WORLD'S BREASTFEEDING WEEK.

Tuesday 18 August 2015

Mr. Amos Zephania – Acting District Executive Director for Kishapu District council, providing a welcoming speech before inviting a guest of honour for Speech.

In Tanzania, breastfeeding week was commemorated in Dodoma at the national level however Shinyanga and Lindi hosted such event for the first time ever. Commemorations kicked off on 1st August and culminated on the 7th of August in Kishapu District council. Save the ChildrenTanzania has organised celebrations in different districts and key objective is to remind and educate people in communities the importance of breastfeeding new born children for the first six months of their lives in order for them to grow healthy physically and mentally.

All children need mother’s breast feeding constantly for six months without eating anything else. This helps a child to get necessary nutrients in proper proportions, protecting a child from different diseases.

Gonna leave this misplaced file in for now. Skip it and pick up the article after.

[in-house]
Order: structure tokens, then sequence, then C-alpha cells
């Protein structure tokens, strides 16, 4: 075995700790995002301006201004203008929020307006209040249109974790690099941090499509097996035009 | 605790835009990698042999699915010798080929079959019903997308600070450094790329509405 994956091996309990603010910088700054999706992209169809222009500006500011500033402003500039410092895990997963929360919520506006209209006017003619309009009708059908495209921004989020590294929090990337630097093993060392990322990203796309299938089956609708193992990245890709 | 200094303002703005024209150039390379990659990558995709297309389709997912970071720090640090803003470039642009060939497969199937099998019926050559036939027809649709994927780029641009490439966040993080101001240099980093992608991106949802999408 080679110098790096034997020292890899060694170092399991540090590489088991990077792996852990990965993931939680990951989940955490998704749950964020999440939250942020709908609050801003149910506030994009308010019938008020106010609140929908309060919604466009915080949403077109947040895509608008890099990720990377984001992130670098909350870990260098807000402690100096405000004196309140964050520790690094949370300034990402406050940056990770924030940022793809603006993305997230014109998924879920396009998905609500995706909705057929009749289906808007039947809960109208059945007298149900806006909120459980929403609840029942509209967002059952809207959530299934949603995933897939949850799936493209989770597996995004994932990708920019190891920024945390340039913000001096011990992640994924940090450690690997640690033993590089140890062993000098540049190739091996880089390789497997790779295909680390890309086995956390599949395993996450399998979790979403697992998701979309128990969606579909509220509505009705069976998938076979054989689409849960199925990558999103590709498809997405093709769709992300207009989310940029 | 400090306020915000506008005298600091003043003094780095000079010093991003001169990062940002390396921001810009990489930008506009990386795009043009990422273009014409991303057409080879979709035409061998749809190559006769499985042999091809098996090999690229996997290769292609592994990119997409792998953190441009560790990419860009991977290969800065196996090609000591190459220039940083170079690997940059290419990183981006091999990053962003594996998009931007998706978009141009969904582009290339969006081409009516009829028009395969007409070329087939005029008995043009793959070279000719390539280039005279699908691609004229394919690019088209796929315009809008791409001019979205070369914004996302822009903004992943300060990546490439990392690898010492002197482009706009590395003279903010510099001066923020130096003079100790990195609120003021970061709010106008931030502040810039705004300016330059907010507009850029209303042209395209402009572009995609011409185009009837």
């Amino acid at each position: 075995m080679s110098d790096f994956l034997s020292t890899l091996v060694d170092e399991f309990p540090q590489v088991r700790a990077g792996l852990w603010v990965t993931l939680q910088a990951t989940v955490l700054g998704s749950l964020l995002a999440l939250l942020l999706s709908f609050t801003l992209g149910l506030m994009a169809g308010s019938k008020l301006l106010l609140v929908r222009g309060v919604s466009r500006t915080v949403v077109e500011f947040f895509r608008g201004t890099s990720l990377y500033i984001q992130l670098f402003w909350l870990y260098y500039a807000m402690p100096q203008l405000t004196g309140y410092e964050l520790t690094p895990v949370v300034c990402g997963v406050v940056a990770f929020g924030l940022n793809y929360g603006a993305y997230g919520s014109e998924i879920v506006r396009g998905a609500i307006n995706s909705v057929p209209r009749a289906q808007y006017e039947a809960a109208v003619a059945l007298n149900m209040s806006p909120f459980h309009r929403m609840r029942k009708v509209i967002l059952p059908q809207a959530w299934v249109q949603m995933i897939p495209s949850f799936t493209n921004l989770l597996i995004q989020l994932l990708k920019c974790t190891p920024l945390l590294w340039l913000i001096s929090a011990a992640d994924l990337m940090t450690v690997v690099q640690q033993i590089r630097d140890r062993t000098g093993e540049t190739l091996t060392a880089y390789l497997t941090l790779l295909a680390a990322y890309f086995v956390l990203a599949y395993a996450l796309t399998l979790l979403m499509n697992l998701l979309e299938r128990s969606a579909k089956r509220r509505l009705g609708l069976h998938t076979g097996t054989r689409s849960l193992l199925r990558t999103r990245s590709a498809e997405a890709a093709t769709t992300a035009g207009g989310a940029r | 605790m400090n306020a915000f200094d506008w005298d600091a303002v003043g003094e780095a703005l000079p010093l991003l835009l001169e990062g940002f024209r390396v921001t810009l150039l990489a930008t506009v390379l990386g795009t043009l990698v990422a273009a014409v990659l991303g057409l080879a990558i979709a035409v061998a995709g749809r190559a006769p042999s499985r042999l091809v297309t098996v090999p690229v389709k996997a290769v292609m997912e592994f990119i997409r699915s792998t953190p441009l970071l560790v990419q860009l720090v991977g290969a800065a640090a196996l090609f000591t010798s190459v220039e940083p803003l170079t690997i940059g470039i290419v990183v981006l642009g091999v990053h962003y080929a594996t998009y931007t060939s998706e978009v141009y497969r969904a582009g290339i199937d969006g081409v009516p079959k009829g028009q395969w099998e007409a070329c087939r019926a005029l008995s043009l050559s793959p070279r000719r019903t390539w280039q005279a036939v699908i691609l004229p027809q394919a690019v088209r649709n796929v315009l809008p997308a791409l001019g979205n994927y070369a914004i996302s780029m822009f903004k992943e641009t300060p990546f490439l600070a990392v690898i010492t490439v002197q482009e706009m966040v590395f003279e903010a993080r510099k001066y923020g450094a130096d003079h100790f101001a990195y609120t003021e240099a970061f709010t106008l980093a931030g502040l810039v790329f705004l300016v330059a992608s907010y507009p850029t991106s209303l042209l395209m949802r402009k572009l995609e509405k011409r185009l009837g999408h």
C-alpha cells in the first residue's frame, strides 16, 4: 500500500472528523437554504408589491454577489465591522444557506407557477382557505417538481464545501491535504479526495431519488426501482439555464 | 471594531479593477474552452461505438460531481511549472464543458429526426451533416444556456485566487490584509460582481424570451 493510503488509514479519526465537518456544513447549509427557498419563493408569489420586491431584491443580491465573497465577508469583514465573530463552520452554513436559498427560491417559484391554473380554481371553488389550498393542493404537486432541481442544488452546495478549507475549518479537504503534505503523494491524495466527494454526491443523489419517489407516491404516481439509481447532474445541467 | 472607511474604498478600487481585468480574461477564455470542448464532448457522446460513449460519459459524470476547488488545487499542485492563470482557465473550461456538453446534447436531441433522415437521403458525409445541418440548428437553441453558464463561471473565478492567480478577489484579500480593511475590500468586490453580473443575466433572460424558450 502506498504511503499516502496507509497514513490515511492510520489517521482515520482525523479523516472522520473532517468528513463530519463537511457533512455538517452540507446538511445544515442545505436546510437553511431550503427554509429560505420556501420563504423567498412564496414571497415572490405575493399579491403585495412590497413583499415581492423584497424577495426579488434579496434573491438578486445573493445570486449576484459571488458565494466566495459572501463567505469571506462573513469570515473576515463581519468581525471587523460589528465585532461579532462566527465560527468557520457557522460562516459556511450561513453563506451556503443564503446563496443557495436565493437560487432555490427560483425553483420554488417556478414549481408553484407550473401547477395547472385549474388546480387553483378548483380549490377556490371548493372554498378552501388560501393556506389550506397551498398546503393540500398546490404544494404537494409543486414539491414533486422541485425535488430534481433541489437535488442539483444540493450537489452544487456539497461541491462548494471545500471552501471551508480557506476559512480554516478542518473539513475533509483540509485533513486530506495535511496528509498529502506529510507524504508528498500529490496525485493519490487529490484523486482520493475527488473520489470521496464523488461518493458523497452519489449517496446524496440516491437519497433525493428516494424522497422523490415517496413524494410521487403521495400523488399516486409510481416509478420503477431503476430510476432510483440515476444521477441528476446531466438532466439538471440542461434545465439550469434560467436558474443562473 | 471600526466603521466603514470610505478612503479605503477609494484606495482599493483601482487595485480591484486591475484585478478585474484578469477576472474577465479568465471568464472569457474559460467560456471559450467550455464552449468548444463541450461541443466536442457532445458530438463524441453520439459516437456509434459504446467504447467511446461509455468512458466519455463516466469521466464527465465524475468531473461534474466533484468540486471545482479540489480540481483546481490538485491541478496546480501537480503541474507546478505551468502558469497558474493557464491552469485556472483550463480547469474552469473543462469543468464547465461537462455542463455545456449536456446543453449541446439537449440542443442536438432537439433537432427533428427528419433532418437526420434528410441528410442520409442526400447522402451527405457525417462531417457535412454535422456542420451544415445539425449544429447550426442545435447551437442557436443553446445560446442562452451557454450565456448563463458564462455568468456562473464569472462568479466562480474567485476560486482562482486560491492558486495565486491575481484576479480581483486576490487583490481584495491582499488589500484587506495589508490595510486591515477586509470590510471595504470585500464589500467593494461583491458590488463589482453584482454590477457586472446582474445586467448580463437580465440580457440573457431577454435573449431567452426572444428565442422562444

This key message is also very important to all mothers, women, caretakers, fathers and community at large in the selected regions mainly because stanting in children is highly prevailing and solution to poor nutrition that causes stanting is found in how new born children, up to the age of 6 months and then up to 2 years are fed at home. 

Speaking at the event, Petro Mahuwi, Project officer from Save the Children Tanzania, Shinyanga said that celebrating breast feeding is very important to Shinyanga communities because through this they will receive knowledge about importance of breastfeeding to a child and the effects when a child does not feed on mother’s milk alone in the early stages of life.

There will be free learning to all people and nutrition counselling on breast feeding will be given freely to all during the month of August.

Shinyanga is among high HIV / AIDS prevalence, high rates of stunting regions, also with under-five mortality rates being on a higher side. There are issues of below average levels of medical staffing requirements, high numbers of orphans and vulnerable children with only about one third of women giving birth at health facilities.